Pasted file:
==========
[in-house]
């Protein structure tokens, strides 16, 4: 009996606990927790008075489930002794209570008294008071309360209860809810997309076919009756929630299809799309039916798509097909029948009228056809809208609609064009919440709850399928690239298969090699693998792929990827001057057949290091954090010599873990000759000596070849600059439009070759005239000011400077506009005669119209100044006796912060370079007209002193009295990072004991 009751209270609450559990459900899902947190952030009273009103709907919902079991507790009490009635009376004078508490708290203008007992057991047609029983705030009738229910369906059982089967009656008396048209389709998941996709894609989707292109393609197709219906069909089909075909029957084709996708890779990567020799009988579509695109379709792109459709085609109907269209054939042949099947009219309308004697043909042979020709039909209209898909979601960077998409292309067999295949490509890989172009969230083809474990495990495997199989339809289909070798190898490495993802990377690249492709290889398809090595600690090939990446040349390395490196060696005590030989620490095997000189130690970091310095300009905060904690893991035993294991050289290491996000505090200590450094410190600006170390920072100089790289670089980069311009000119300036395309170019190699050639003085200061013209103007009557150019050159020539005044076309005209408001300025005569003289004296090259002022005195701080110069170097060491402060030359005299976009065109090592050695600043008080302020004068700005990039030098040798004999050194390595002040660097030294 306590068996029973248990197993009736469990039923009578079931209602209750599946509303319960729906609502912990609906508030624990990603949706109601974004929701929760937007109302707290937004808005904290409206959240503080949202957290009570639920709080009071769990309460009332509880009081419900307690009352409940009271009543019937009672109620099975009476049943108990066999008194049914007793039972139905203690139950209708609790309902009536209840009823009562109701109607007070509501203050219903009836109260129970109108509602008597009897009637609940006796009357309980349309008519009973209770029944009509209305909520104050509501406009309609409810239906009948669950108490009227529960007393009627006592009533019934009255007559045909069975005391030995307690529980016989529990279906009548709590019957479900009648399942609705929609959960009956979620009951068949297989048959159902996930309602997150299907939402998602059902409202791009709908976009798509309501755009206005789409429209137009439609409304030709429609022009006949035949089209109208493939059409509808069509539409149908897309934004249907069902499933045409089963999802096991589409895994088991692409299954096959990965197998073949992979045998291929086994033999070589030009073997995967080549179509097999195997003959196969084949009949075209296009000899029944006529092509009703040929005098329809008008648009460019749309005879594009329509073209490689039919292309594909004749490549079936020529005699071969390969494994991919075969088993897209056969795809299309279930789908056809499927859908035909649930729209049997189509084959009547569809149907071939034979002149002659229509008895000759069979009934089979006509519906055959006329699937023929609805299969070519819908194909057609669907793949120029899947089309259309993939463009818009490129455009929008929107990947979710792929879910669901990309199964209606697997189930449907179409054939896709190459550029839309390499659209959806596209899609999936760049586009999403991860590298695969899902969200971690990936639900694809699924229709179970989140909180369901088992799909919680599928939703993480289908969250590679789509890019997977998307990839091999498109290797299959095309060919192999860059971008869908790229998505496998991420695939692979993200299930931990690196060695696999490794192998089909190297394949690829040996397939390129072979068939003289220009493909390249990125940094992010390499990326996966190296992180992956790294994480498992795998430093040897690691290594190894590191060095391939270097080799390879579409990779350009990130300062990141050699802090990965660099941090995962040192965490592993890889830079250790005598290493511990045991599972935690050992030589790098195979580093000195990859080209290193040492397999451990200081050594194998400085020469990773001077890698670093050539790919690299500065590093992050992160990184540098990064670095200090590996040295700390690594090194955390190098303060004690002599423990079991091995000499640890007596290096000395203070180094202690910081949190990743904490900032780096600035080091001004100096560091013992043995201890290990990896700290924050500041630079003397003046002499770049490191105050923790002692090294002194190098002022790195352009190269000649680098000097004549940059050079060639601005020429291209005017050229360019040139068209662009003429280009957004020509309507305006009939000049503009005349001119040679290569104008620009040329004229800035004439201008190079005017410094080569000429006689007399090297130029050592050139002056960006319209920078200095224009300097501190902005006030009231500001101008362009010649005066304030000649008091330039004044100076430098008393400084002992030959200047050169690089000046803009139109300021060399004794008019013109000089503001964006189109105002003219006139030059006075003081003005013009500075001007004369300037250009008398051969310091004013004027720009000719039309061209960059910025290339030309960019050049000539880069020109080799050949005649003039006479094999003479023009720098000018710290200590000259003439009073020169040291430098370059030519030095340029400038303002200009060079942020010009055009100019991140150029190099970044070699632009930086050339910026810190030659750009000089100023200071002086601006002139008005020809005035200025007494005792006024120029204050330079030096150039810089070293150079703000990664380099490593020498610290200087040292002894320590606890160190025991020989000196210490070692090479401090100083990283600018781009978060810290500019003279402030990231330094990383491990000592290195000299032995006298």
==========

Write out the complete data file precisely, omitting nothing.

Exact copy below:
[in-house]
């Protein structure tokens, strides 16, 4: 009996606990927790008075489930002794209570008294008071309360209860809810997309076919009756929630299809799309039916798509097909029948009228056809809208609609064009919440709850399928690239298969090699693998792929990827001057057949290091954090010599873990000759000596070849600059439009070759005239000011400077506009005669119209100044006796912060370079007209002193009295990072004991 009751209270609450559990459900899902947190952030009273009103709907919902079991507790009490009635009376004078508490708290203008007992057991047609029983705030009738229910369906059982089967009656008396048209389709998941996709894609989707292109393609197709219906069909089909075909029957084709996708890779990567020799009988579509695109379709792109459709085609109907269209054939042949099947009219309308004697043909042979020709039909209209898909979601960077998409292309067999295949490509890989172009969230083809474990495990495997199989339809289909070798190898490495993802990377690249492709290889398809090595600690090939990446040349390395490196060696005590030989620490095997000189130690970091310095300009905060904690893991035993294991050289290491996000505090200590450094410190600006170390920072100089790289670089980069311009000119300036395309170019190699050639003085200061013209103007009557150019050159020539005044076309005209408001300025005569003289004296090259002022005195701080110069170097060491402060030359005299976009065109090592050695600043008080302020004068700005990039030098040798004999050194390595002040660097030294 306590068996029973248990197993009736469990039923009578079931209602209750599946509303319960729906609502912990609906508030624990990603949706109601974004929701929760937007109302707290937004808005904290409206959240503080949202957290009570639920709080009071769990309460009332509880009081419900307690009352409940009271009543019937009672109620099975009476049943108990066999008194049914007793039972139905203690139950209708609790309902009536209840009823009562109701109607007070509501203050219903009836109260129970109108509602008597009897009637609940006796009357309980349309008519009973209770029944009509209305909520104050509501406009309609409810239906009948669950108490009227529960007393009627006592009533019934009255007559045909069975005391030995307690529980016989529990279906009548709590019957479900009648399942609705929609959960009956979620009951068949297989048959159902996930309602997150299907939402998602059902409202791009709908976009798509309501755009206005789409429209137009439609409304030709429609022009006949035949089209109208493939059409509808069509539409149908897309934004249907069902499933045409089963999802096991589409895994088991692409299954096959990965197998073949992979045998291929086994033999070589030009073997995967080549179509097999195997003959196969084949009949075209296009000899029944006529092509009703040929005098329809008008648009460019749309005879594009329509073209490689039919292309594909004749490549079936020529005699071969390969494994991919075969088993897209056969795809299309279930789908056809499927859908035909649930729209049997189509084959009547569809149907071939034979002149002659229509008895000759069979009934089979006509519906055959006329699937023929609805299969070519819908194909057609669907793949120029899947089309259309993939463009818009490129455009929008929107990947979710792929879910669901990309199964209606697997189930449907179409054939896709190459550029839309390499659209959806596209899609999936760049586009999403991860590298695969899902969200971690990936639900694809699924229709179970989140909180369901088992799909919680599928939703993480289908969250590679789509890019997977998307990839091999498109290797299959095309060919192999860059971008869908790229998505496998991420695939692979993200299930931990690196060695696999490794192998089909190297394949690829040996397939390129072979068939003289220009493909390249990125940094992010390499990326996966190296992180992956790294994480498992795998430093040897690691290594190894590191060095391939270097080799390879579409990779350009990130300062990141050699802090990965660099941090995962040192965490592993890889830079250790005598290493511990045991599972935690050992030589790098195979580093000195990859080209290193040492397999451990200081050594194998400085020469990773001077890698670093050539790919690299500065590093992050992160990184540098990064670095200090590996040295700390690594090194955390190098303060004690002599423990079991091995000499640890007596290096000395203070180094202690910081949190990743904490900032780096600035080091001004100096560091013992043995201890290990990896700290924050500041630079003397003046002499770049490191105050923790002692090294002194190098002022790195352009190269000649680098000097004549940059050079060639601005020429291209005017050229360019040139068209662009003429280009957004020509309507305006009939000049503009005349001119040679290569104008620009040329004229800035004439201008190079005017410094080569000429006689007399090297130029050592050139002056960006319209920078200095224009300097501190902005006030009231500001101008362009010649005066304030000649008091330039004044100076430098008393400084002992030959200047050169690089000046803009139109300021060399004794008019013109000089503001964006189109105002003219006139030059006075003081003005013009500075001007004369300037250009008398051969310091004013004027720009000719039309061209960059910025290339030309960019050049000539880069020109080799050949005649003039006479094999003479023009720098000018710290200590000259003439009073020169040291430098370059030519030095340029400038303002200009060079942020010009055009100019991140150029190099970044070699632009930086050339910026810190030659750009000089100023200071002086601006002139008005020809005035200025007494005792006024120029204050330079030096150039810089070293150079703000990664380099490593020498610290200087040292002894320590606890160190025991020989000196210490070692090479401090100083990283600018781009978060810290500019003279402030990231330094990383491990000592290195000299032995006298």